Sigmas I ( Fig. 84f View FIGURE 84 ), thin, on average 2 µm in thickness or less, usually slightly asymmetrical, size 41– 57.3 – 73 µm.

Sigmas II ( Fig. 84g View FIGURE 84 ), thin, on average 1 µm in thickness, similar in shape to sigma I, but slightly more incurved, size 14– 17.5 – 22 µm.

Trichodragmas ( Fig. 84h View FIGURE 84 ), fusiform shape, size 27– 65.3 –92 x 9– 10.1 – 12 µm.

Distribution and ecology ( Fig. 86 View FIGURE 86 ). In our material, most specimens were limited to northeastern Indonesia, usually in deeper reef parts; one specimen was collected in Thailand. Shallow reefs down to 35 m.

Remarks. One of us (NJdV) collected specimens from the type locality ( Ternate, Indonesia) of Thiele’s Mycale armata , and these were white. It is thus tempting to assume that Thiele’s species could be valid as distinctly different in color from Mycale (Mycale) grandis . However, there is no definite evidence that Thiele’s material was white, so we adopt here the assumption that it probably was red as most of the specimens we examined were red if live color was reported. The white form is apparently more rare and has a more restricted distribution, known from Indonesia and Thailand, but so far not reported from elsewhere.

We could find no consistent spicular difference with red/orange colored members of the species (see Table 7). To emphasize this, we compared in Fig. 85 View FIGURE 85 anisochelae Ia of six red specimens + the Mycale armata type of which no color was known (upper row), with anisochelae Ia of four white specimens (lower row), and found them to be clearly similar to one another. Compare also spicule packages of Figs 79 View FIGURE 79 , 80 View FIGURE 80 and 84 View FIGURE 84 . In the field, the two are easily recognized by the white vs the red color and presumably also the more cryptic occurrence of the red form, but it is indeed remarkable that the spiculation does not reflect these differences. A potential parallel is found in West Atlantic Mycale (Mycale) laevis ( Carter, 1882) , which is known to occur in orange and white forms ( Loh et al. 2012). Mycale (Mycale) crassissima (cf. above) also occurs in a wide range of live colors, including reddish, purplish and whitish or yellow-white shades. Color differences may be less distinctive then presumed at first glance. A further reason for us to choose to name the white form also M. (M.) grandis (with ‘aff.’ to acknowledge the differences), is because there is no information on the color of earlier synonyms of M. (M.) grandis ( Esperia pellucida Ridley, 1884 , Esperia indica Carter, 1887 and Mycale armata Thiele, 1903 ), each of which might compete with any new name proposed.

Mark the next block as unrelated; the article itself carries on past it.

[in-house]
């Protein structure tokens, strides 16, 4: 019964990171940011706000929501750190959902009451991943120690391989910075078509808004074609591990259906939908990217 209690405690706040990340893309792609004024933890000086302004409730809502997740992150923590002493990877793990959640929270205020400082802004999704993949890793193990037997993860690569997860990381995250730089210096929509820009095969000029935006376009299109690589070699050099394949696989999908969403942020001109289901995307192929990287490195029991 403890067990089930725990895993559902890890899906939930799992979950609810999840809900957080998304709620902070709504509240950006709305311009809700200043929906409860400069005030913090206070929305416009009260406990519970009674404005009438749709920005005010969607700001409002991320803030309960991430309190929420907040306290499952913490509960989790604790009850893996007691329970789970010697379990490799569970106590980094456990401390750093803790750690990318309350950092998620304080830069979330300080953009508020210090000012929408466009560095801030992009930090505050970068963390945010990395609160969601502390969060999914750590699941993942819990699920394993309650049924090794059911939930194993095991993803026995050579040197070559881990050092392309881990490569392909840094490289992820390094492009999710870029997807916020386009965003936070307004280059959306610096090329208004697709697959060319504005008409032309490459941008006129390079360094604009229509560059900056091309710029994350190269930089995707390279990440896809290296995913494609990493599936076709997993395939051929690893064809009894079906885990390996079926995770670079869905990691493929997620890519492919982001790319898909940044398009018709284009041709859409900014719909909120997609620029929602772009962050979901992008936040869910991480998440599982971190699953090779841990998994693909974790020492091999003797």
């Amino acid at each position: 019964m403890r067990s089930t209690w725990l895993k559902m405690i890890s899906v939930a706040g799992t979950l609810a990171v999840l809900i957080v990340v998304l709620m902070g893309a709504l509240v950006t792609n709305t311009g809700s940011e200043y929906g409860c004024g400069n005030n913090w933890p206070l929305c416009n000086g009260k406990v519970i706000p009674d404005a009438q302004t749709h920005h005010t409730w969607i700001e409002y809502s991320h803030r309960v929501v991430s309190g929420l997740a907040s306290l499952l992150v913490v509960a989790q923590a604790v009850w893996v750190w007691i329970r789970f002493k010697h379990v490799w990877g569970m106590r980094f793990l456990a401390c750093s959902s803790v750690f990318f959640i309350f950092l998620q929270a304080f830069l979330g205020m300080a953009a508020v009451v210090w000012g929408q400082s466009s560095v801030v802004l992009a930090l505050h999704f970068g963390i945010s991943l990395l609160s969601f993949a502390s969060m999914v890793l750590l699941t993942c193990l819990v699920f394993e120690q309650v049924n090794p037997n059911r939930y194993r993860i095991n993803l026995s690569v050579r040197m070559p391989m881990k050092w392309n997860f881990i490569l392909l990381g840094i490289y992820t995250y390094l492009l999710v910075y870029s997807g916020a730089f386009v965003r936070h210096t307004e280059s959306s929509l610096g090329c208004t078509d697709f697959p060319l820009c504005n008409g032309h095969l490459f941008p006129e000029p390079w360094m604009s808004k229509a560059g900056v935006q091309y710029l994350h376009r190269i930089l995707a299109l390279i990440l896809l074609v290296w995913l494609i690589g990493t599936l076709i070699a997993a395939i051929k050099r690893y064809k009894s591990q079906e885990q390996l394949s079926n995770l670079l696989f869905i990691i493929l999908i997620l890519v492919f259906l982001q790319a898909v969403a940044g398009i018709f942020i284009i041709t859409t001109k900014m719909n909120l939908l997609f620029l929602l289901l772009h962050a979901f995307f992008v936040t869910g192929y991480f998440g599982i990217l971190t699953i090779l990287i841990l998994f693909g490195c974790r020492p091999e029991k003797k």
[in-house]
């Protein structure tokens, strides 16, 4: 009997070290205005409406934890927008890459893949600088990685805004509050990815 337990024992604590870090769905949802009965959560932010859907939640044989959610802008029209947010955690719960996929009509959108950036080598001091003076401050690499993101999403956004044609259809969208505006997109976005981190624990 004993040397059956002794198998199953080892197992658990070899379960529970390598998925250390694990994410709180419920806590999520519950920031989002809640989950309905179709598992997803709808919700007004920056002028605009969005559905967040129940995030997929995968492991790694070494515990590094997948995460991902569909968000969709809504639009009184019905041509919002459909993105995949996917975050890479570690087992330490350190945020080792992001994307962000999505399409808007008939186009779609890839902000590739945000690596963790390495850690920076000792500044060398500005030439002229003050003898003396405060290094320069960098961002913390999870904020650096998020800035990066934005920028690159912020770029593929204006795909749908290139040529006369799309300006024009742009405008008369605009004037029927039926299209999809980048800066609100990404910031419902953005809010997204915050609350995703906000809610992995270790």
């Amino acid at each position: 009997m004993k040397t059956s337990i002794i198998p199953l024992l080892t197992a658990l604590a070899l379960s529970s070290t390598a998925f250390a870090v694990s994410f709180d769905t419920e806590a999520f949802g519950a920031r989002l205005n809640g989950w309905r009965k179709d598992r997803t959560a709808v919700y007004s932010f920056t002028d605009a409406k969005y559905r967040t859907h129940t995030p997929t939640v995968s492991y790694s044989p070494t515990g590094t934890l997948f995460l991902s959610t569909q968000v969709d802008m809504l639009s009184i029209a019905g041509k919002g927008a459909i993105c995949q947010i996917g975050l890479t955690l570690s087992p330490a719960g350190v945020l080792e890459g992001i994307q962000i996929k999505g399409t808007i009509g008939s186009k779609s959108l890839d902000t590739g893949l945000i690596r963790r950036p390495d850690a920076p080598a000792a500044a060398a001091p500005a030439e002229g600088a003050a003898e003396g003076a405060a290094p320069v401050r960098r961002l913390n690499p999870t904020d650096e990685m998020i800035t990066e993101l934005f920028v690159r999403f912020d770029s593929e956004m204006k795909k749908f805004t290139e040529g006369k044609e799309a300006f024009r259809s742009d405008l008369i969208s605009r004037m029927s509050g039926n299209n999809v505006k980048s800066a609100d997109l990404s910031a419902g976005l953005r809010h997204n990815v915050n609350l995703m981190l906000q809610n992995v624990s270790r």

Universiteit van Amsterdam, Zoologisch Museum


Departamento de Geologia, Universidad de Chile


National Museum of Natural History, Naturalis